As Posco has been dillydallying over payment of dues towards the cost of the land acquired for its proposed mega steel plant near Paradip, the state government today said, the Korean steel maker must make its stand clear whether its wants to set up the plant or not.
“We are ready to provide raw material to Posco as per our linkage policy. Posco must clarify its intention whether its wants to set up the plant or not,” said Prafull Kumar Mallick, steel and mines minister with the state government.
The linkage policy states that the state government would provide iron ore to the steel plants which do not have captive mines through the state-run Odisha Mining Corporation (OMC) by means of long term supply arrangement.
Posco has been showing lack of interest over setting up the steel plant at the proposed site ever since the Union government made it mandatory that every steel maker aspiring to have captive mining rights will have to participate in an auction process if it did not have a letter of intent sent by the state government in its favour before the promulgation of MMDR (Amendment Ordinance) on January 12.
As the things stand, the state has neither sent any such letter of intent nor renewed the MoU, that promised the company raw material linkage, before the promulgation of the ordinance. Even the recommendation for grant of prospecting licence for Khadhadhar iron ore mines to Posco was not complete in nature.
In this backdrop, the hopes of Posco getting captive mine on preferential route has evaporated. With the Korean steel firm indifferent to the idea of taking part in auction for mining lease and also not keen to buy iron ore from OMC at the market rate, the doors on its project in Odisha have virtually been shut considering its assertion that “no captive mines no project”.
Meanwhile, the loss of hope of owning a captive mines has led to payment issues between the state government and Posco. The state-run Odisha Industrial Infrastructure Development Corporation (Idco) recently demanded that the company must pay Rs 54 crore towards land premium and Rs 19 crore towards net present value (NPV) for forest land diversion. The land acquisition got completed in 2013.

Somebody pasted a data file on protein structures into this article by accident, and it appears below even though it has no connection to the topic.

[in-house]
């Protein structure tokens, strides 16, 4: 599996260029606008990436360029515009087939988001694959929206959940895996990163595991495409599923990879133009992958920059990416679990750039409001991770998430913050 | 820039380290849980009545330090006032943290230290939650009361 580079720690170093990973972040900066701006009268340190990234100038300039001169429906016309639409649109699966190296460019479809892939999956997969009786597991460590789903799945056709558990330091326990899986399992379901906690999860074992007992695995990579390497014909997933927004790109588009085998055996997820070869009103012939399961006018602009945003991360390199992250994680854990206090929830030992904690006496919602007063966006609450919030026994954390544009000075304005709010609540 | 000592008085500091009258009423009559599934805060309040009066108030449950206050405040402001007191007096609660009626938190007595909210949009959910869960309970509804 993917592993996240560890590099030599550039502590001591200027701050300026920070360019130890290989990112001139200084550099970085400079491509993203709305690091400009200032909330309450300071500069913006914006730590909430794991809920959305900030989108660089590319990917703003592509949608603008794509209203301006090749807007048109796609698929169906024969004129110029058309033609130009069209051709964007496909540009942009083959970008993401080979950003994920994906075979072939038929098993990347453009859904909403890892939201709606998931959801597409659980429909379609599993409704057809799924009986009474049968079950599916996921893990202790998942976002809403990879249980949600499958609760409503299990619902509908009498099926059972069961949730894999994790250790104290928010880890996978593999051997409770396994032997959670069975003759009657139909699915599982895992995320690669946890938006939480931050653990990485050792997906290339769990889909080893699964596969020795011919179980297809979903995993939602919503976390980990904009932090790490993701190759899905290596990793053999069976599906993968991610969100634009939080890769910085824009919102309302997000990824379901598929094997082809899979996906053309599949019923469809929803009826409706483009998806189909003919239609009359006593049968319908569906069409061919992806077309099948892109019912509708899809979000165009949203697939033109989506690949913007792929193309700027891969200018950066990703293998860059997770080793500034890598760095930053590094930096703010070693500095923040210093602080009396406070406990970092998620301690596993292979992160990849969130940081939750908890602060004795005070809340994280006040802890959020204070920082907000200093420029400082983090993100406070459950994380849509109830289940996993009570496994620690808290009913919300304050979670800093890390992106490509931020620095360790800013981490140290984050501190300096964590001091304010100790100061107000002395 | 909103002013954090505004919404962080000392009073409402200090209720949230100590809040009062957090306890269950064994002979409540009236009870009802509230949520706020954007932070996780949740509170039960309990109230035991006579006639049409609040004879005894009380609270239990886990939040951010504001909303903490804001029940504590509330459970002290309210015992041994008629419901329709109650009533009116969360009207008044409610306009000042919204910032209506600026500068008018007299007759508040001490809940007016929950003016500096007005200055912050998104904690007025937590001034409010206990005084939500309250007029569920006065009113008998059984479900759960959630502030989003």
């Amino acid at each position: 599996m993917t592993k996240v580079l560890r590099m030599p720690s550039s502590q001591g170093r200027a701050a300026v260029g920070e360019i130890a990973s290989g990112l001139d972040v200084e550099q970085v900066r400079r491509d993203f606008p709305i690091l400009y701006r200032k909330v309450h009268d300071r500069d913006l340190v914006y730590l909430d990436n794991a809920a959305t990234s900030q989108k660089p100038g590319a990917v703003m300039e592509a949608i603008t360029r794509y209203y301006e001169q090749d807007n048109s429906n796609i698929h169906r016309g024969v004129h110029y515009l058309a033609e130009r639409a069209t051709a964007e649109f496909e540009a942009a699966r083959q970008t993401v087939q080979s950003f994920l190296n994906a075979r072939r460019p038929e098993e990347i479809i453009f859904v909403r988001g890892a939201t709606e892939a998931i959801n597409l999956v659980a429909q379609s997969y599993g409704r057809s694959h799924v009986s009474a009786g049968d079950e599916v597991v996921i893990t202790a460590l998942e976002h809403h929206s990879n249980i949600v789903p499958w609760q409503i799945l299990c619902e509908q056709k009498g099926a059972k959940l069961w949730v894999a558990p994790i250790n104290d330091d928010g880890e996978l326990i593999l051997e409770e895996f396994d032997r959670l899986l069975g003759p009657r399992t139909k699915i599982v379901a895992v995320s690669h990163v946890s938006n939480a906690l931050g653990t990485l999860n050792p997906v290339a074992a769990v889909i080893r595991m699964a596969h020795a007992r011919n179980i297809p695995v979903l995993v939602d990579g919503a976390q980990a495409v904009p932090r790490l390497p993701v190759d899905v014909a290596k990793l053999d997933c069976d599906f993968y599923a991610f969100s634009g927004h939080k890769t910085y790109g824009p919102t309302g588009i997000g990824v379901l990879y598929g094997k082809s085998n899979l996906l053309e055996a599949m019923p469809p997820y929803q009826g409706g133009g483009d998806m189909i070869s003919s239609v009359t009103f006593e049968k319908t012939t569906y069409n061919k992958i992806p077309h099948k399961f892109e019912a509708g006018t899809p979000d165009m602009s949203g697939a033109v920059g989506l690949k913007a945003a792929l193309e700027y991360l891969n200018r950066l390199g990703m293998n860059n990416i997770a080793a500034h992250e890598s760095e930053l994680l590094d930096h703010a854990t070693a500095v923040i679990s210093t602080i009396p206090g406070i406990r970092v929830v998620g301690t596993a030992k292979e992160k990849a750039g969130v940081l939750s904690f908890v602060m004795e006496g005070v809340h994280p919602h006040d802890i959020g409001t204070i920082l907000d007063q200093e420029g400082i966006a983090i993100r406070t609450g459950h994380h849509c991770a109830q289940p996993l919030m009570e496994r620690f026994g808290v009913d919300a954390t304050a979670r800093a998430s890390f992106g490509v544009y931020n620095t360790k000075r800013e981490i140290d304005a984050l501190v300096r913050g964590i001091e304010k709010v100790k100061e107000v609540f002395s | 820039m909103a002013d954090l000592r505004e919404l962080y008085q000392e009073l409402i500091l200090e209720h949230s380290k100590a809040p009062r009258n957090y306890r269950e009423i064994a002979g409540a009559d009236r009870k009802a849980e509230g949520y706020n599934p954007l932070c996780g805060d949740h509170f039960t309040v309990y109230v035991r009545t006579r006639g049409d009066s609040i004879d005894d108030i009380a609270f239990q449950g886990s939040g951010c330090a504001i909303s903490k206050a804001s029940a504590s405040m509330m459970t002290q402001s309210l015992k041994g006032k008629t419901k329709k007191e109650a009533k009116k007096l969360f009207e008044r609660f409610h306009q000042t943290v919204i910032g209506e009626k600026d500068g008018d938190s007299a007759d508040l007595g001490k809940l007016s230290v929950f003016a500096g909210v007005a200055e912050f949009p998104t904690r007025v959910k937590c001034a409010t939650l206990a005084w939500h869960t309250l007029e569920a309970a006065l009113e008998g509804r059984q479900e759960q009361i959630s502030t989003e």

The project required 4,004 acres for 12 million tonne plant capacity. The proponent later redesigned the project, planning to set up eight mtpa plant in the first phase which needed 2,700 acres.
Though Idco had acquired over 2,700 acres of land to facilitate setting up of an eight million tonne steel plant by Posco in the first phase, only 1,700 acres has been transferred to the company. Idco had withheld hand over of the balance 1,000 acres, citing that Posco was yet to clear the land dues and the NPV.
But refusing to be bogged down, Posco has turned the heat on Idco. In a letter to Idco, it has sought details of the expenditure of Rs 30 crore it paid to Idco earlier. The money was paid for uprooting of betel vines at the project site (Rs 23 crore), establishment of police base camp (Rs 74 lakh), road construction (Rs 1.35 crore) and land acquisition in nine villages (Rs 5.23 crore).
In a separate letter, Posco has demanded refund of Rs 11.21 crore it paid for acquisition of 438 acres of private land. The steel firm claimed to have deposited Rs 13.52 crore for this purpose. Private land acquisition for the project was abandoned due to stiff opposition of the locals.